Joseph Frank "Buster" Keaton (October 4 1895 – February 1 1966) was an Academy Award-winning American comic actor and filmmaker. Best known for his silent films, his trademark was physical comedy with a stoic, deadpan expression on his face, earning him the nickname "The Great Stone Face" (referencing the Nathaniel Hawthorne story about the "Old Man of the Mountain"). He has also been called "The Michelangelo of Silent Comedy".
Keaton's career as a performer and director is widely considered to be among the most innovative and important work in the history of cinema. He was recognized as the seventh greatest director of all time by Entertainment Weekly.
A 2002 worldwide poll by Sight and Sound ranked Keaton's The General as the 15th best film of all time. Three other Keaton films received votes in the survey: Our Hospitality, Sherlock, Jr., and The Navigator.
According to Keaton, in an interview that he and his wife Eleanor did with the CBC television program Telescope in 1964, Keaton acquired the nickname "Buster" at about six months of age. Keaton told interviewer Fletcher Markle that Harry Houdini happened to be present one day when the young Keaton took a tumble down a long flight of stairs without injury. After the infant sat up and shook off his experience, Houdini remarked, "That was a real buster!" According to Keaton, in those days, the word buster was used to refer to a spill or a fall that had the potential to produce injury. Thereafter, it was Keaton's father who began to use the nickname to refer to the youngster.
At the age of three, Buster began performing with his parents in The Three Keatons; the act was mainly a comedy sketch. Myra played the saxophone to one side while Joe and Buster performed on center stage. The young Keaton would goad his father by disobeying him, and the elder Keaton would respond by throwing him against the scenery, into the orchestra pit, or even into the audience. A suitcase handle was sewn into Keaton's clothing to aid with the constant tossing. The act evolved as Keaton learned to take trick falls safely; he was rarely injured or bruised on stage. Nevertheless, this knockabout style of comedy led to accusations of child abuse. Decades later, Keaton said that he was never hurt by his father and that the falls and physical comedy were a matter of proper technical execution. He claimed he was having so much fun that he would begin laughing as his father threw him across the stage. This drew fewer laughs from the audience, so he adopted his famous deadpan expression whenever he was working.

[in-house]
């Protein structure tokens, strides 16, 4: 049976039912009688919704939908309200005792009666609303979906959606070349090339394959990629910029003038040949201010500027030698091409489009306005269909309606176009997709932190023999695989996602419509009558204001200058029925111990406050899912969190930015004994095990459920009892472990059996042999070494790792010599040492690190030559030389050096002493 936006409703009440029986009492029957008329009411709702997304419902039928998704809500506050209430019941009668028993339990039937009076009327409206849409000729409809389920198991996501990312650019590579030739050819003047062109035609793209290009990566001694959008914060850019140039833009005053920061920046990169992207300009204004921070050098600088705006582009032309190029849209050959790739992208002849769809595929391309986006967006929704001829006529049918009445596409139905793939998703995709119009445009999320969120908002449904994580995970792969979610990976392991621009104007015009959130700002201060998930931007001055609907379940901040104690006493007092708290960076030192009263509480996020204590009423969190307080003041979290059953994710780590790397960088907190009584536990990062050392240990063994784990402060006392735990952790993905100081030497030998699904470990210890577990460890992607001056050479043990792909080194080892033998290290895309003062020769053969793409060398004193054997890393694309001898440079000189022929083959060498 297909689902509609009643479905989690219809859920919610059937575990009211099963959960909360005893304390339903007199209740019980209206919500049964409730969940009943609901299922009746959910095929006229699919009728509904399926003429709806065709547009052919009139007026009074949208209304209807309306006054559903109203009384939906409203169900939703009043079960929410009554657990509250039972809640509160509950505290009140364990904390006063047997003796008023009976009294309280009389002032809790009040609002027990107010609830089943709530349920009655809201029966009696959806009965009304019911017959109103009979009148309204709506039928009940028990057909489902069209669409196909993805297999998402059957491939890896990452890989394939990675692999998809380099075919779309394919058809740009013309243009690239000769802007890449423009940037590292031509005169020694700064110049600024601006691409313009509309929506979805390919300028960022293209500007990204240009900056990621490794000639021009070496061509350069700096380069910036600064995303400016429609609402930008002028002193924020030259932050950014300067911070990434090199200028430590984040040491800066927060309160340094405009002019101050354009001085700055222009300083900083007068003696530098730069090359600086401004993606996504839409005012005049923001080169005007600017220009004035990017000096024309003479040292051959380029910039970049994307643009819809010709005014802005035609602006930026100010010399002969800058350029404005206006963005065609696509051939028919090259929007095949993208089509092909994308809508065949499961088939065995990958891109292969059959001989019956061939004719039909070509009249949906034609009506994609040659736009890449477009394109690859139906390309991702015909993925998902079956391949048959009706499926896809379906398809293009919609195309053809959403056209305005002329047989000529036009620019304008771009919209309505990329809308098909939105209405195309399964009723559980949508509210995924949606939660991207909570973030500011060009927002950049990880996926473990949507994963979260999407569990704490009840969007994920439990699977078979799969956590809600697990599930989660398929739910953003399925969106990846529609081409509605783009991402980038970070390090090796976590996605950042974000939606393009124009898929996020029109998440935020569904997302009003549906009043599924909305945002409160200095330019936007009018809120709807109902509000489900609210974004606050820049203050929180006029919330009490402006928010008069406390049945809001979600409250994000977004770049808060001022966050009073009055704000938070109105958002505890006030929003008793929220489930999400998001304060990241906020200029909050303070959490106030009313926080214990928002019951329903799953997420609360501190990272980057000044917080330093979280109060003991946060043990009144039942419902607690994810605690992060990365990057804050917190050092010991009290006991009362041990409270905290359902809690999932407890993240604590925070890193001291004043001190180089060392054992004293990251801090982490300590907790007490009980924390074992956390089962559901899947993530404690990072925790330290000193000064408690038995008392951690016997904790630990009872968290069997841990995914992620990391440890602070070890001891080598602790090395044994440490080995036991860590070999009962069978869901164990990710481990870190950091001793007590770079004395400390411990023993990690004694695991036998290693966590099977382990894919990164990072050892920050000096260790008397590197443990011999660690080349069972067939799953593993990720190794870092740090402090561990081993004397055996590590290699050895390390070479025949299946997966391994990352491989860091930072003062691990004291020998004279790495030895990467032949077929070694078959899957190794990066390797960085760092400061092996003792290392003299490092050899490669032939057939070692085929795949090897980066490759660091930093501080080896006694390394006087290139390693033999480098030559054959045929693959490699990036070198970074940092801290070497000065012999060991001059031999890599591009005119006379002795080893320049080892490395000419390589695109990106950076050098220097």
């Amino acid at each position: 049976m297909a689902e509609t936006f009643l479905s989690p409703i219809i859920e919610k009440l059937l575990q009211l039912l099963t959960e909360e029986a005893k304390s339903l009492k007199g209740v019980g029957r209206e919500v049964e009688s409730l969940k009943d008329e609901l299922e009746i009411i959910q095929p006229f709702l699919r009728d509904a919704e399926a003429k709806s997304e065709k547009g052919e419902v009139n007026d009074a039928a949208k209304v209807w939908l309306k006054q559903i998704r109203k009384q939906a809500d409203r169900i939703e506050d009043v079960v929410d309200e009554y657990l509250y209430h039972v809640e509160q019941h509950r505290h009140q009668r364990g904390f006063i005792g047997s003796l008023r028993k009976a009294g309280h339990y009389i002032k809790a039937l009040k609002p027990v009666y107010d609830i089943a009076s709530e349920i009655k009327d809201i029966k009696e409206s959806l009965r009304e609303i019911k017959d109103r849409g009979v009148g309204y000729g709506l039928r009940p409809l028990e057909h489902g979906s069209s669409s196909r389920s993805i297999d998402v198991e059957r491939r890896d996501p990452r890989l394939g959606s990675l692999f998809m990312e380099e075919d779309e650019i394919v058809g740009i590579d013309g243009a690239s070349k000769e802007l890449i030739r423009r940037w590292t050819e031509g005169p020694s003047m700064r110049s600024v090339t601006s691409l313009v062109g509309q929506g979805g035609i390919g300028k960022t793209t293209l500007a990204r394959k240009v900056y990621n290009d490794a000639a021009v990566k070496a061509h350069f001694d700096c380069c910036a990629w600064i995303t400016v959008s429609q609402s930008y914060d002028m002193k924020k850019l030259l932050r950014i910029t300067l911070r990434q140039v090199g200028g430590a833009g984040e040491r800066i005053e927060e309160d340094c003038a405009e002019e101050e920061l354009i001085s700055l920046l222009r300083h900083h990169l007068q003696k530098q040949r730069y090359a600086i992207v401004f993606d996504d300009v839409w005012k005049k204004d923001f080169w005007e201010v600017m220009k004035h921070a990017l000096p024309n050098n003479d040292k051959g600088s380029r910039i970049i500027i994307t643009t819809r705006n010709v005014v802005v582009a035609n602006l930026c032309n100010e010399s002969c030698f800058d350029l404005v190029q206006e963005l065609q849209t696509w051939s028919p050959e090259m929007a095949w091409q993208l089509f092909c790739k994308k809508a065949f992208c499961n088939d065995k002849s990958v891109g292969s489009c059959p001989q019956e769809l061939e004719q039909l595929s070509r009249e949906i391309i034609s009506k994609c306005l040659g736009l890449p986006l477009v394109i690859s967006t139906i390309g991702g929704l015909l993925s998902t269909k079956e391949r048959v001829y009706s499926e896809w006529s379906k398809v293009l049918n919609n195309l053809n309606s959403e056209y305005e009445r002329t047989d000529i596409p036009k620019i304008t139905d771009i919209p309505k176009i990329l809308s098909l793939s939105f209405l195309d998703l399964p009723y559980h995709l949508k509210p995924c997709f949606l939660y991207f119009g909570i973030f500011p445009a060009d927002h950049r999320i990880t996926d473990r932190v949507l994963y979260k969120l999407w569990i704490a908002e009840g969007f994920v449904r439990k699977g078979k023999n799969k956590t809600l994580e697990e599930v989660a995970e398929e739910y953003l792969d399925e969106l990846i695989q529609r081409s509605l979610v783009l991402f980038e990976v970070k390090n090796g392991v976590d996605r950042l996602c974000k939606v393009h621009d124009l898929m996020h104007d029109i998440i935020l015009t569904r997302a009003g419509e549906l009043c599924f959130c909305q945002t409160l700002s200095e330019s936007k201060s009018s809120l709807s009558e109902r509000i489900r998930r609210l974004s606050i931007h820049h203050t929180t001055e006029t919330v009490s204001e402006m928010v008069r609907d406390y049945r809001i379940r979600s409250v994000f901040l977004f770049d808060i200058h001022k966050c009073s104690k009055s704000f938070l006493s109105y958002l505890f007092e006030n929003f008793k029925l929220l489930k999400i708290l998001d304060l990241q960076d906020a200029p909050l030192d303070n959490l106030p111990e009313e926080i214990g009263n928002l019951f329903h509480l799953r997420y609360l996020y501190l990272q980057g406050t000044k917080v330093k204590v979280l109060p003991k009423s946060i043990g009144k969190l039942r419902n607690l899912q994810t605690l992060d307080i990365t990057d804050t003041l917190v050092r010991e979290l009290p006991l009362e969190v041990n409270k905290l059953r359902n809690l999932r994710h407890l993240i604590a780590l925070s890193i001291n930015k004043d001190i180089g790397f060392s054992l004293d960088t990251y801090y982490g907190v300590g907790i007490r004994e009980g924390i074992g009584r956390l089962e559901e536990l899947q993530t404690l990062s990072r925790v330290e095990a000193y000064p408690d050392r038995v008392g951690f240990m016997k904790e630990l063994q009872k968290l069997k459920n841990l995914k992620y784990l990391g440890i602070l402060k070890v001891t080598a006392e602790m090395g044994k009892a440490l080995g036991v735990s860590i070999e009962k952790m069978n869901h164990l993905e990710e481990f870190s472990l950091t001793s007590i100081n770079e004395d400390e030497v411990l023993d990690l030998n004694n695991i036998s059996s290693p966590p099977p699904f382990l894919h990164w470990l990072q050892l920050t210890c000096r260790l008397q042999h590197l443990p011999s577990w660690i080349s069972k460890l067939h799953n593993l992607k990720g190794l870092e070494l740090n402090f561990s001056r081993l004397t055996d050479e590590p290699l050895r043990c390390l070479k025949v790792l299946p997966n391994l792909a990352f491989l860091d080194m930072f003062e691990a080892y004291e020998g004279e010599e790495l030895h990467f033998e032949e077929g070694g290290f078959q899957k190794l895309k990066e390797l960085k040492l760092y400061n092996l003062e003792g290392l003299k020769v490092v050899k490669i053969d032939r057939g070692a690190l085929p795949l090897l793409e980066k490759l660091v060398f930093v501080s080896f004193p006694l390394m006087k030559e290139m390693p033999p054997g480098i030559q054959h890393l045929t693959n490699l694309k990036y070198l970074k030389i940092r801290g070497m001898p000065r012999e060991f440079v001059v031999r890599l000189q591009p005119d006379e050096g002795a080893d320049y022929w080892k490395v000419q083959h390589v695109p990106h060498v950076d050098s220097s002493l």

The act ran up against laws banning child performers in vaudeville. It is said that, when one official saw Keaton in full costume and makeup, and asked a stagehand how old he was, the stagehand then pointed to the boy's mother, saying "I don't know, ask his wife!" According to one biographer, Keaton was made to go to school while performing in New York, but only attended for one day. Despite tangles with the law and a disastrous tour of music halls in the UK, Keaton was such a rising star in the theater that, when his parents tried to introduce their other children into the act, he remained the focus of attention.
Keaton himself stated that he learned to read and write late, and was taught by his mother. By the time he was 21, his father's alcoholism threatened the reputation of the family act, so Buster and his mother left Joe in Los Angeles. Buster travelled to New York, where his performing career moved from vaudeville to film. Although he did not see active combat, he served in World War I, during which time his hearing became impaired.
After Keaton's successful work with Arbuckle, Schenck gave him his own production unit, Buster Keaton Comedies. He made a series of two-reel comedies, including One Week (1920), The Playhouse (1921), Cops (1922), and The Electric House (1922). Based on the success of these shorts, Keaton moved to full-length features.